Digital FeaturesLucky HoboJana Cruder
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Jana Cruder


PHOTOGRAPHY Jana Cruder STYLING Kimmy Erin MODEL Clinton Van Arnam @ Photogenics Los Angeles RETOUCHING Chiara Merico CAMERA Leica SL (Typ 601) with Vario-Elmarit-SL 24–90mm f/2,8-4 Asph.

With ‘Lucky Hobo’, Jana Cruder produced a nostalgic, vintage story where Clinton Van Arnam, with a very personal attitude, steps into the world of trains and locomotives in search of his own, real identity.

You’re not only a fashion photographer, but also a film maker, fine-art photographer, creative director and installation sculpture. What led you to focus of so many things?
I love fashion, I love the art of it, I love watching light fall across the face of a model and seeing a crisp crease in a uniquely textured hemline.  I love how fashion can be used to tell stories, to show possibilities and to share messages of a world not so far from this one. For me, two years ago I had a moment with my fashion career where I realized I was heartbroken over the industry itself and my role within it. I realized the impact fast fashion had on people and the planet. From there I started shifting my approach to it and thus shifting the clients and stories I was telling. Reserving fashion shooting and creating for the art of it, or in alignment with using fashion as a vehicle for change and allowing that to generate new opportunities. I shifted out of the fast fashion E-comm world, and more into editorial, aligning with brands’ eco or sustainable fashion efforts and creating fashion films. Using fashion as a medium to bring larger conversations to the forefront of the mainstream. My understanding of creativity is that it’s a channel, an energy, and those who are attuned to it are like antennas that pick up on signals. Ideas want to be created and seek a channel to come through; it’s an energy that must be sparked and then, with discernment, followed. Artists are channels. The diversification of my work is tri-fold. Firstly it is a sign of the times, with a need to diversify to continue to create professionally. Secondly, I’ve been opening up to the excitement I feel in evolving into more of a director role and allowing my creative interests to expand with the accessibility of storytelling via technology. Thirdly, I think it is a natural evolution of a photographer, maturing more in his or her craft, to start to explore multiple forms of expression. I also think this expanding creativity is both a blessing and a curse. The commercial world wants to clearly define creativity and assign a $ sign to it so it can be bought and sold. While the creative energy itself doesn’t actually follow that model. I do feel, however, that there is an openness emerging in the fields of visual arts, and that clients and companies are shifting into more versatile approaches to creative solutions.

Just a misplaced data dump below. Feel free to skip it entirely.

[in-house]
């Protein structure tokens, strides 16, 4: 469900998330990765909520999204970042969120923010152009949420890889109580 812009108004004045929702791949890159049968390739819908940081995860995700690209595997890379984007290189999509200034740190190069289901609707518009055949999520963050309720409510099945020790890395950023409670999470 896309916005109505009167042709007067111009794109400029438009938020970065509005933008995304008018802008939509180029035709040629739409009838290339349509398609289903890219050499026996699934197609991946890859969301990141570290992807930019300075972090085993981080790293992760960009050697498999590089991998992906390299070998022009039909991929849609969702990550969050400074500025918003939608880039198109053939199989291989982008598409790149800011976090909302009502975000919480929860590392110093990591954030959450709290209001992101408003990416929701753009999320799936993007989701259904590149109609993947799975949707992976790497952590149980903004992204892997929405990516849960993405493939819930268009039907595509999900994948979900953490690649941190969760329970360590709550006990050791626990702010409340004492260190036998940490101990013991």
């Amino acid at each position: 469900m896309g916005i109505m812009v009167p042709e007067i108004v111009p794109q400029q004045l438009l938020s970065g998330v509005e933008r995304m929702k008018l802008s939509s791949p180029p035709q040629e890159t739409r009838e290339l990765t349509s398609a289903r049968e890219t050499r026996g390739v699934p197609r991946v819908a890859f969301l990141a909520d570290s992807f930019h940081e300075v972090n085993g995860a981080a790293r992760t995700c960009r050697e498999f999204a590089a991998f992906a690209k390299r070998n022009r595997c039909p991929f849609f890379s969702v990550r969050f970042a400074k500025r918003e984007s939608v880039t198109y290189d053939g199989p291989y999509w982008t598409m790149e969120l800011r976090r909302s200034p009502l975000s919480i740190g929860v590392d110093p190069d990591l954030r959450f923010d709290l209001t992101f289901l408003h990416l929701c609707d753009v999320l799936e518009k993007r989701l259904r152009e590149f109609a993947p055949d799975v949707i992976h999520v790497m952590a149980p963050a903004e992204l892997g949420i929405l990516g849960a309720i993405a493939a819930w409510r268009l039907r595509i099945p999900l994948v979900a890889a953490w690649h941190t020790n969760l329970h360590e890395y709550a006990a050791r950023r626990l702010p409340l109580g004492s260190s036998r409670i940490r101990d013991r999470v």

Why do you separate the commercial work that includes the fashion series, celebrities and fashion videos, from the fine-art work and installations that you exhibit in galleries, for example? In this regard you have two different homepages: why do you do that?
It is interesting that you bring that up. In seeking new representation I’m working on JANA 3.0 where I’m bringing that all together onto one website to be launched in 2018. Realizing that, in the combination of my art, editorial approach and commercial sensibility, it is ultimately the client and projects I wish to attract. I think it’s actually also a sign of the times as well that people are becoming more accepting of diversification and multiple interests in professions. It use to be if you wanted a car photographed you only went to a car photographer, but now agencies are getting more creative and trying new things using fine art photographers, and fashion-sensitive shooters to create for traditional and emerging media. Marketing and advertising is also shifting to be more experimental, and creating experiences around a brand or product is interesting to me. I see the connection and how it’s coming full circle, bridging my fine art and commercial sides. It’s an interesting combination and shift in creative opportunities. For a while I was told by photo reps and ad agency buyers, that I would turn off advertisers wanting to collaborate if I shared my fine-art side. I was also advised by gallery curators and my fine art dealer, who suggested that I would turn off potential fine-art collectors if they saw my commercial work, possibly thinking I wasn’t fully dedicated to my fine-art practice. So I had multiple personas I had been maintaining, and this is all becoming clearer, and ultimately owning it as my own definition. At this point, it’s all my ART. Whether I’m collaborating on a piece for a installation, directing a music video, creating a new fine-art series, capturing a portrait of a celebrity or shooting a fashion line, it’s all me. That is a place and space I’m coming to internally, and I’m looking forward to bringing that together and more to the forefront by combining my sites. Moving to focus on collaboration with people who want to work with me, create with me and are passionate about supporting projects that align.